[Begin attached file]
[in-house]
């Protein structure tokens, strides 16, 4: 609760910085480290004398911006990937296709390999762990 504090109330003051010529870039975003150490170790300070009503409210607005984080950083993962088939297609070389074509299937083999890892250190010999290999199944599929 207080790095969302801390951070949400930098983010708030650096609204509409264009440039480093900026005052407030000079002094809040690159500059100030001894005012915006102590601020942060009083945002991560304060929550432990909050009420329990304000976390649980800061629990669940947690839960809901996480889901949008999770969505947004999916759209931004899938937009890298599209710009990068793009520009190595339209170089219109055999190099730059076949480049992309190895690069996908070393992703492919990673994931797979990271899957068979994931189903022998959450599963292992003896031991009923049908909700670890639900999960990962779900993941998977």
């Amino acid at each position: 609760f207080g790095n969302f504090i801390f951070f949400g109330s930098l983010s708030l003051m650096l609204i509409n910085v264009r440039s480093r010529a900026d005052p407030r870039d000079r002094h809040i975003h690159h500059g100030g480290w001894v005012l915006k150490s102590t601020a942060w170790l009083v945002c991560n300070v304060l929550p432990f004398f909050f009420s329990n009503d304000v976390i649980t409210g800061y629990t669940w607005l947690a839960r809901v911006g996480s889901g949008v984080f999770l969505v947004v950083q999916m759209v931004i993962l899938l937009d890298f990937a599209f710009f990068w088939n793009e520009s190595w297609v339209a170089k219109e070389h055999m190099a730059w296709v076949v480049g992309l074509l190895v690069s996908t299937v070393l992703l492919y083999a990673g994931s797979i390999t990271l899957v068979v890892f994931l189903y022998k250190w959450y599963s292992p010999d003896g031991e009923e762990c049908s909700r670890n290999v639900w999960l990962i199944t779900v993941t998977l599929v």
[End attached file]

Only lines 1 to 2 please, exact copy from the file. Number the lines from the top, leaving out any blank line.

[in-house]
């Protein structure tokens, strides 16, 4: 609760910085480290004398911006990937296709390999762990 504090109330003051010529870039975003150490170790300070009503409210607005984080950083993962088939297609070389074509299937083999890892250190010999290999199944599929 207080790095969302801390951070949400930098983010708030650096609204509409264009440039480093900026005052407030000079002094809040690159500059100030001894005012915006102590601020942060009083945002991560304060929550432990909050009420329990304000976390649980800061629990669940947690839960809901996480889901949008999770969505947004999916759209931004899938937009890298599209710009990068793009520009190595339209170089219109055999190099730059076949480049992309190895690069996908070393992703492919990673994931797979990271899957068979994931189903022998959450599963292992003896031991009923049908909700670890639900999960990962779900993941998977």